Three Comics Ring in the New Year, Hilarity Ensues

Three comics perform a New Year's Eve benefit at the Brava Theater, (left to right) Micia Mosley, Marga Gomez,  and Dhaya Lakshminarayanan. Photo by David Wilson.

Three comics perform a New Year's Eve benefit at the Brava Theater, (left to right) Micia Mosley, Marga Gomez, and Dhaya Lakshminarayanan. Photo by David Wilson.

On New Year’s Eve, three of the Bay Area’s funniest women will perform their signature brand of stand-up comedy at a benefit for the Brava Theater. Marga Gomez, named SF Weekly‘s “Best Comedian of 2012,” headlines the evening with guests Dhaya Lakshminarayanan, named by the Guardian’s reader polls as the “Best Comedian of 2013,” and Micia Mosley, a nationally touring comedian with a PhD in Education.

Mission Local decided to talk to the three comedians about the past year in their lives, the Bay Area and the country. We got onto topics like sex, race, Google Buses, Miley Cyrus and how hipsters ruin everything.

Mission Local: So, how was your 2013?

Marga Gomez: It could have been worse. 2013 was a bad year for my love life. I didn’t go on one date. All I got was a wink on Match.com but I wasn’t interested. Her screen-name was Sadgirl1. Out of all the screen-names on a dating site she picks Sadgirl1? Which means the original Sadgirl was already taken. That’s why I love playing New Year’s Eve because we all get delusional thinking our problems will be over at midnight, and some people drink too much and I have bathroom sex with them. Brava Theater has beautiful bathrooms. Just saying.

Dhaya Lakshminarayanan: Some highlights for me: I performed in Singapore as part of the launch of Comedy Central Asia, and walked away as the Grand Prize winner after beating out a clown in a boxing ring. I used words. Some low points: My favorite, walkable local coffee shop closed; Congress — for obvious reasons. I want to invent an emoticon for the disgust/sadness/head-shaking I feel for them!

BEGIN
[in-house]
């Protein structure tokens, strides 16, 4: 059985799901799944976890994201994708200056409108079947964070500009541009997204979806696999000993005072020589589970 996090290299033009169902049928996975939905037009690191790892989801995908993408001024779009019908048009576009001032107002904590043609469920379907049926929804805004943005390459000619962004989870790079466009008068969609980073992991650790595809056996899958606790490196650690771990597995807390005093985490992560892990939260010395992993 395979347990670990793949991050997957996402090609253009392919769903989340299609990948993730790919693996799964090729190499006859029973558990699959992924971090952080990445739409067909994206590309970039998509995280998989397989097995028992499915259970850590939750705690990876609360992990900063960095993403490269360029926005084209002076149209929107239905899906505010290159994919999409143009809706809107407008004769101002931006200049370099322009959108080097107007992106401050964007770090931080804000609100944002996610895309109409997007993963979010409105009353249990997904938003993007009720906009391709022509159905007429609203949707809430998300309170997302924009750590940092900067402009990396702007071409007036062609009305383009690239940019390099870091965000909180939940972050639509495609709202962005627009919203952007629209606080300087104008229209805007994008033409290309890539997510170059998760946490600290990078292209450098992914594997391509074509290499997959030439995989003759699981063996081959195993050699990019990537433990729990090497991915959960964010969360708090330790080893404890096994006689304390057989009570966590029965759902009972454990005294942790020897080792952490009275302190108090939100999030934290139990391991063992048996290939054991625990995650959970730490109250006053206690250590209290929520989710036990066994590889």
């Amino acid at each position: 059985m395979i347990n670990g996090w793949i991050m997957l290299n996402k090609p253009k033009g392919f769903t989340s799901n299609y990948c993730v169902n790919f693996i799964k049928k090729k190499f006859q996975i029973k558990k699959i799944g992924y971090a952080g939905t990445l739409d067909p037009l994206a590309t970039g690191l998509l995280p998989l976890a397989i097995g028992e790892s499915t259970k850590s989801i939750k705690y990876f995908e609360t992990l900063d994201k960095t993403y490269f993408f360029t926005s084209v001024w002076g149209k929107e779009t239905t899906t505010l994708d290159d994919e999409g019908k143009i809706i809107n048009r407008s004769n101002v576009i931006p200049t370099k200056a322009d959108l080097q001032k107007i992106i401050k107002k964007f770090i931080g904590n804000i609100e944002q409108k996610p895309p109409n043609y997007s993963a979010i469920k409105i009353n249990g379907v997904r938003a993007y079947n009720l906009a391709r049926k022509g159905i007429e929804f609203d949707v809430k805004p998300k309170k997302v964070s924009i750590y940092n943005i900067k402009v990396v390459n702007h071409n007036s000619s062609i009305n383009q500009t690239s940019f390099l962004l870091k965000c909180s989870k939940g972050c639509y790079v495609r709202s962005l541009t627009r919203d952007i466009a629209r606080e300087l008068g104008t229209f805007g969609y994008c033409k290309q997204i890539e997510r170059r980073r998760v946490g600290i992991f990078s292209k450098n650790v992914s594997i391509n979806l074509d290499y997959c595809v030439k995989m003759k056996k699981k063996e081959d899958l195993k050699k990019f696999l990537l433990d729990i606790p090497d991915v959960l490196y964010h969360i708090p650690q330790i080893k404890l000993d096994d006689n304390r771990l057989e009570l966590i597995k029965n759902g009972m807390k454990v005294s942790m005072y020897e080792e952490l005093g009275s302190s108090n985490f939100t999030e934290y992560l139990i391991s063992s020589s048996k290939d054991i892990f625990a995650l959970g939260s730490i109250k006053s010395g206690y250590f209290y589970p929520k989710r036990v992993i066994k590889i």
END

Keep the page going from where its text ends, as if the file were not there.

Micia Mosley: Mine was great. I finally started living bi-coastally, splitting my time between Oakland and Harlem. I have lived in the San Francisco Bay Area since 1995, but New York is great. New Yorkers are entrepreneurial. They’d be charging those Google buses right away, and setting up food stands by the stops. They’d find a way to make a good profit.

ML: Which brings us to the really important question: What are your thoughts on those Google buses?

DL: Now if someone offered to drive me around for free in a temperature-controlled cushiony bus with Wi-Fi, so I could avoid smelly, nasty, never-on-time, bumpy, diseased, rude-driver, crowded MUNI and BART — damn, I’d do it. Wouldn’t you?

MM: Make them pay. Build the infrastructure for a 24-hour economy and watch life transform.

MG: They look too plush and comfortable and that’s why it makes the rest of us jealous and turns us into angry villagers with torches. Why can’t they use school busses? I mean they’re still kids really.

ML: What about the Batkid?

MG: I wish that little boy all good things. It really showed us that there’s nothing wrong with getting attention. You shouldn’t have to have cancer to involve the entire city in role-playing. Let’s all take turns!